Monday, April 25, 2011

Conventions of Nonfiction Texts

Exploring nonfiction text features, conventions and structures are fundamental components of a reading program.  Much of the reading we do as adults is nonfiction, and much of the texts that many of our students enjoy are from that genre as well.  When looking at our classroom collection, we need to be very critical of the texts included in our libraries and think about how we can include more nonfiction.

Iain's class explored nonfiction conventions together, reading nonfiction books on topics they are interested in.  Together, they deconstructed those conventions to understand a key question: how do these features help me better understand the text?  It is irrelevant whether students remember the conventions if they don't know why they exist in the first place.

Using his new Promethean board, Iain, along with his students, put together some examples of different nonfiction conventions, after spending some time discussing them and sharing as a class.  The focus always remains constant: how does this convention help the reader?

Here are a couple of Iain's anchor charts that he co-created with his students on the different conventions:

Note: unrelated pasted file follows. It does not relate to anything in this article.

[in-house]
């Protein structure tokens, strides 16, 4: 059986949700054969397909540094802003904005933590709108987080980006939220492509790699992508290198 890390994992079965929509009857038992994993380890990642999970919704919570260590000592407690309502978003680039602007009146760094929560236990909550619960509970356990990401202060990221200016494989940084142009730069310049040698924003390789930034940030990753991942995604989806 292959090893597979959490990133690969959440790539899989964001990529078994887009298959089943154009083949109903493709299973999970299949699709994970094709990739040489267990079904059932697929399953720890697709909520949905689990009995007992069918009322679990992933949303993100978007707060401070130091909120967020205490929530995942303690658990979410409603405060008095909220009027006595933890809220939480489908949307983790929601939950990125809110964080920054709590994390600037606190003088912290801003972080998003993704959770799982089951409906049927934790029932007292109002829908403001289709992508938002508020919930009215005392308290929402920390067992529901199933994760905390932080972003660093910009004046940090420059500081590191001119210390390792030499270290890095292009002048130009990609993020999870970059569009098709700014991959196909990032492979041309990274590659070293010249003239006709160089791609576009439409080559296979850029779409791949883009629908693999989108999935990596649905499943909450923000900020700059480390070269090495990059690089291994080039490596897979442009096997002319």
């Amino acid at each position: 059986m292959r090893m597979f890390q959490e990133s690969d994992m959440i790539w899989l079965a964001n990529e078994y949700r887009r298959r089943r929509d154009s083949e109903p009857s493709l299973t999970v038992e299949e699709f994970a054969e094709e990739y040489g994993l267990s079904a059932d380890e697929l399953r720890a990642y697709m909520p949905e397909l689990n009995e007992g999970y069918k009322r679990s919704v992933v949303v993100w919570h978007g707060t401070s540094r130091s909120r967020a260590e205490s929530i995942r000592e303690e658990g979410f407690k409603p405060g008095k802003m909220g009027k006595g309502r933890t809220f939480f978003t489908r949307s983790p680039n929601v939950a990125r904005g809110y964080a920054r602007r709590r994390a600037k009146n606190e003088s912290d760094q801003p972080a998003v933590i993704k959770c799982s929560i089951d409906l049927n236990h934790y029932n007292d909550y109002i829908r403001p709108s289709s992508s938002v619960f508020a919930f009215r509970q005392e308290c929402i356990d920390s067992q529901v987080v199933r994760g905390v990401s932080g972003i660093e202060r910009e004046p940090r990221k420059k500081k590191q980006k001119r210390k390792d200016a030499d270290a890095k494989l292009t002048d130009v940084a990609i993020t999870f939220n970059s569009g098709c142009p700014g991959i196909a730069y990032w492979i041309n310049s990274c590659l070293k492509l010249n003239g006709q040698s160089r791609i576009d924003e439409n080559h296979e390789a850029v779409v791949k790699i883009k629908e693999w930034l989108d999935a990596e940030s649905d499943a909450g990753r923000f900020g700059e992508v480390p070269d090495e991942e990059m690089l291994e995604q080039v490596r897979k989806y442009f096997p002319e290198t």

Students worked on their own conventions notebook with different books of interest to each of them.  In this way, students self-selected their books and the topics they wanted to read about.  Iain then threaded in some lessons from his Science and Social Studies topics to model and guide students in their learning of the conventions. 
Students work with the different texts independently, or with a partner, to discover how the conventions help them, as readers.
From their exploration of nonfiction conventions, Iain has tied in the concept of main idea with the genre.  He worked on main idea quite a bit with fiction texts, and now he has connected the learning using nonfiction.  They were asked to look at one page of their book and identify the conventions they found and state the main idea for the page.  This allowed students to see how things like the heading, or the captions under pictures, help to create the main idea.
An important question that teachers often ask is: how can I include more nonfiction in my classroom library?  Nonfiction texts are much more expensive to purchase and so those bins are often sparse.  Pulling books from the school library, especially on the topics you are working on from your content areas, is always a fabulous way to include more nonfiction.  Here, Iain has created a display of books for students to access and he has a few more spread out in his classroom.
To explore nonfiction text conventions and features, in her book Nonfiction Reading Power, Adrienne Gear suggests using Seymour Simon's books.  He has a wonderful collection of nonfiction books but he doesn't use nonfiction conventions.  Analyzing these texts will help students see how important these features and conventions are to us, as readers.

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